Flash flooding occurred in the Barcelona area between 11 pm
local time of the 9th of June and 11 pm local time of the 10th of June 2000. The
maximum rainfall was recorded over the Llobregat basin, on the Montserrat
Mountain, with 224 mm, more than 80% recorded in less than 6 hours. The Vendrell
area had a maximum of 134 mm falling in less than 3 hours. This led to flooding
of tributaries of the Llobregat River and wadis that are normally dry.
Figure 1 (above) shows the cumulated rainfall distribution in
the Internal Basins of Catalonia for this period. This rainfall was produced by
a cold front that moved slowly from the SW to the NE, remaining stationary over
different places for two hours or more. The system, composed of different
convective cells, remained over the Tarragona basins between 12 pm and 3 am
local time, and over the mountains of the centre of Catalunya (mainly over the
Montserrat Mountain) between 4 am and 7 am local time.
The meteorological analysis shows great convective instability
at low levels due to the presence of very wet and warm air, favoured by the
previous anticyclonic situation and warm advection from the Mediterranean. A
surface low to the north of Catalunya gave the necessary water vapour
convergence and triggered the first vertical movements, which were strengthened
by orographic factors. The flow of air from the SE that occurred over some
mountain ranges helped the vertical forcing. These conditions are simplified in
figure 2 below.
Figure 2: Simplified weather conditions for June 10th 2000
The conditions for further instability were set the previous
day when a cold depression from the NW had moved over the Iberian Peninsula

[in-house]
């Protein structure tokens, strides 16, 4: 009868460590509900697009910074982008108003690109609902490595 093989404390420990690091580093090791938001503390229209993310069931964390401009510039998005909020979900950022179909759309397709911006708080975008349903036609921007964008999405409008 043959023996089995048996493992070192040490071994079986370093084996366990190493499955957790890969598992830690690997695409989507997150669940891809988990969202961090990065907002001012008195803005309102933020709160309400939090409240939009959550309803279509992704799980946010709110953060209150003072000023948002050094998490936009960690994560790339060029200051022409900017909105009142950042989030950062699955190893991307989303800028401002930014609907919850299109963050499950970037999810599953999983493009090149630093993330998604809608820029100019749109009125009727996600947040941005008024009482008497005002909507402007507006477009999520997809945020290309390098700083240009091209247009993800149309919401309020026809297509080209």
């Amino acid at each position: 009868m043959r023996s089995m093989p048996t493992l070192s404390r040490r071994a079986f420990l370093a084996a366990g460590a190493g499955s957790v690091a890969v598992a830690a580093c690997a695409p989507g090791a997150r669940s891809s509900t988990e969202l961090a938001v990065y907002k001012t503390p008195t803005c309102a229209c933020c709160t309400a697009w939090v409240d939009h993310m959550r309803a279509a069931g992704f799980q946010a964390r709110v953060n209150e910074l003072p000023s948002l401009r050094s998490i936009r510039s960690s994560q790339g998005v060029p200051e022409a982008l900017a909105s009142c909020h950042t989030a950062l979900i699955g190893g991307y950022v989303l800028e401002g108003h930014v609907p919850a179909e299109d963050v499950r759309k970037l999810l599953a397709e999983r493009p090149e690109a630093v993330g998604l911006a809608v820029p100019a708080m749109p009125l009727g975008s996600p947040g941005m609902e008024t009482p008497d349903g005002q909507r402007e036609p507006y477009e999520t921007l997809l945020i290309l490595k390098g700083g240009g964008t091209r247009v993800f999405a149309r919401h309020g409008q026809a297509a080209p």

bringing very cold air to the medium and high troposphere overlapping the low on
the surface and producing very unstable conditions. Figure 3 below shows how at
an elevation of 1,200m (point A) the rising and cooling air mass (shown by the
DALR/SALR line) reaches the same temperature as the surrounding air (shown by
the ELR line) and above this height it is warmer and less dense. It will thus
Figure 3: Instability caused by the arrival of very cold air
at 1,200 m
The radiosounding ascents corroborated this situation; the
Convective Available Potential Energy was of 1866 J/kg (9 June, 12 am GMT) over
Palma de Mallorca (the Barcelona radiosounding did not arrived until 500 hPa due
to the strong wind). Values above 1500 J/kg indicate the high probability of
severe weather and heavy rainfall. Heavy rain and strong winds were produced
over Catalunya. The windstorm affected mainly the city of Barcelona.
The estimated damage was more than 65.000.000 Euros and 5
people were killed. However, this has not been the most catastrophic flood event
recorded in the lower part of the Llobregat basin. On September 20, 1971, 308 mm
were recorded in 24 hrs, with 19 deaths and damage estimated at $100 million. On
this occasion, the peak flow of the Llobregat River in Martorell (Montserrat)
was 3080 m³/s, more than twice the peak flow produced in the June 2000 event.
On September 25, 1962, 250 mm were recorded in 2 hours near the Llobregat basin
causing 441 deaths and 374 missing. The analysis of ancient archives since
the 14th century shows that catastrophic floods have affected this area once or
more each century, mainly in autumn. However, during the 17th, 18th and 19th
centuries, some catastrophic floods were recorded in spring.
Catalunya uses the SAIH (Sistema Automático de Información
Hidrológica) automatic flood warning system whose main goals are:
To support the optimization of water resources both in the short and long
To support flood management, with advance knowledge of when and where floods
will occur and how extensive they will be.
The S.A.I.H. of the Internal Basins includes all the rivers
whose basins are completely in Catalunya (NE of the Iberian Peninsula). It is
managed by the Agencia Catalana de l’Aigua of Generalitat de Catalunya. 125
automatic rain gauges, more than 100 flow stations and 6 meteorological stations
have been installed in less than 17.000 km2.
With thanks to:
María del Carmen Llasat, Joan de Batlle, Tomeu Rigo y Mariano
Grupo de Análisis de Situaciones Meteorológicas Adversas (GAMA). Departamento
de Astronomía y Meteorología. Universidad de Barcelona. 08028 Barcelona